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Math fact fluency study in Houston, Texas elementary schools

Ten classes of students at two Houston, Texas area elementary schools participated in a math fact fluency study during the 2016-17 school year.

The students came from two schools: Rosehill Elementary in Tomball Independent School District, and Bruce Elementary in Houston Independent School District. Out of the ten classes, there were two grade 2 classes, six grade 3 classes, and two grade 4 classes.

Half of the participating classes used Reflex, a math fact fluency system, and the other half used other fact fluency methods (flash cards, etc.). All the students were given a pretest in late September 2016, and a posttest in May 2017.

The schools

Rosehill Elementary in Tomball ISD is a rural elementary school with 482 students and is a Title I school with 42% of its students on free or reduced lunch.

Bruce Elementary in Houston Independent School District is an urban elementary school with 615 students. It is a Title I school with 96% of its students on free or reduced lunch.

Skills measured

The study measured gains in two key math competencies: fluency with math facts and ability to determine the missing value in an open sentence—for example 4 x ___ = 36 or ___ – 8 = 4. Recent research shows that both competencies are predictive of students’ scores on high-stakes achievement tests. [Citation: Stevens, O. & Leigh, E. (2012), “Mathematics curriculum based measurement to predict state test performance: A comparison of measures and methods.”, ProQuest LLC]

The ability to determine missing terms in open sentences has obvious tie-ins to algebra readiness. It is also a skill directly referenced in the math Common Core State Standards:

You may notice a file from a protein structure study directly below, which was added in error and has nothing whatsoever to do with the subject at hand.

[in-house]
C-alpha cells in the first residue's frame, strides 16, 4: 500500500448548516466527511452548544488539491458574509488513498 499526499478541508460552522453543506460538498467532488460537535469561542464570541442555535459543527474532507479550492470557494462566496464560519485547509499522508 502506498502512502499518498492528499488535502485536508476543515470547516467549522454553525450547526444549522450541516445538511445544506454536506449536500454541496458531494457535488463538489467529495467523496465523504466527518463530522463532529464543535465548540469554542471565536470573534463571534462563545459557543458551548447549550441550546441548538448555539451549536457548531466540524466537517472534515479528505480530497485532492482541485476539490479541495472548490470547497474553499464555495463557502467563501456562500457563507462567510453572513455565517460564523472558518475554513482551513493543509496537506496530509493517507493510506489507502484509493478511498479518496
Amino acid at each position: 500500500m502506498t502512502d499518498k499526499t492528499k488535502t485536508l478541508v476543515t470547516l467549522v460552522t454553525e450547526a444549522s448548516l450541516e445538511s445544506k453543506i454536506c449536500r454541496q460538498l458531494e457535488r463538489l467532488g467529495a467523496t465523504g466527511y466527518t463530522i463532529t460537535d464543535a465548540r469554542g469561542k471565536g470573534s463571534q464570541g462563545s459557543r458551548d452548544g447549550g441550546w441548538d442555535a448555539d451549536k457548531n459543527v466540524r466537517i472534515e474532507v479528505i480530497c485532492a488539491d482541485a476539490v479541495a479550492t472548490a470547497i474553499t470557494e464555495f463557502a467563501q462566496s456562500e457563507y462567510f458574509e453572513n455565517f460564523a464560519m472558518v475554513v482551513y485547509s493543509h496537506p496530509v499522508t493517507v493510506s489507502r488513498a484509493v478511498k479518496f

CCSS.MATH.CONTENT.3.OA.A.4: Determine the unknown whole number in a multiplication or division equation relating three whole numbers. For example, determine the unknown number that makes the equation true in each of the equations 8 × ? = 48, 5 = _ ÷ 3, 6 × 6 = ?

Math fact fluency

Fact Fact Fluency Chart
Students were scored based on speed and accuracy across multiple tests – their correct digits per minute minus incorrect digits per minute. The average student had a score of 10 on the pretest, given in September. By the end of the school year, students who did not use Reflex improved their average score to around 18. But students who had used Reflex averaged nearly 34 on the posttest.
Students who used Reflex enjoyed gains approximately three times as large as those in classrooms using traditional methods.
Math Fact Fluency Gain Graph

Finding missing terms in open sentences

Fnding Missing Terms Graph
Reflex introduces math facts using fact families, teaching students the relationship between multiplication and division (or subtraction and addition) with in-product coaching. This facilitates solving simple algebra questions like 20 ÷ ? = 4. Students using Reflex showed twice as much improvement on missing value problems over the course of the school year compared to non-Reflex users. (Students were scored using the same rules as for fact fluency—correct digits per minute minus incorrect digits per minute across multiple tests.)

A closer look at four grade 3 classrooms

In one of the schools, the classes were spread across multiple grades. But in the other school, all the classes in the study were in grade 3 and similar demographically (100% minority and overwhelmingly economically-disadvantaged) creating an especially clear opportunity to examine the effects of Reflex.
Question Results Graph

Students in the Reflex classrooms had similar pretest scores to those in the classrooms using traditional methods, but the classes using Reflex were significantly ahead by the end of the year.

Teacher perspectives

Teachers observed positive changes in their students who used Reflex. A 2nd grade teacher at Rosehill Elementary School said, “I noticed my students growing in their abilities which led to an increased confidence.” And a 3rd grade teacher at Bruce Elementary School said, “I am very pleased with Reflex. It has worked wonders for my students!”

This article was originally published by ExploreLearning.

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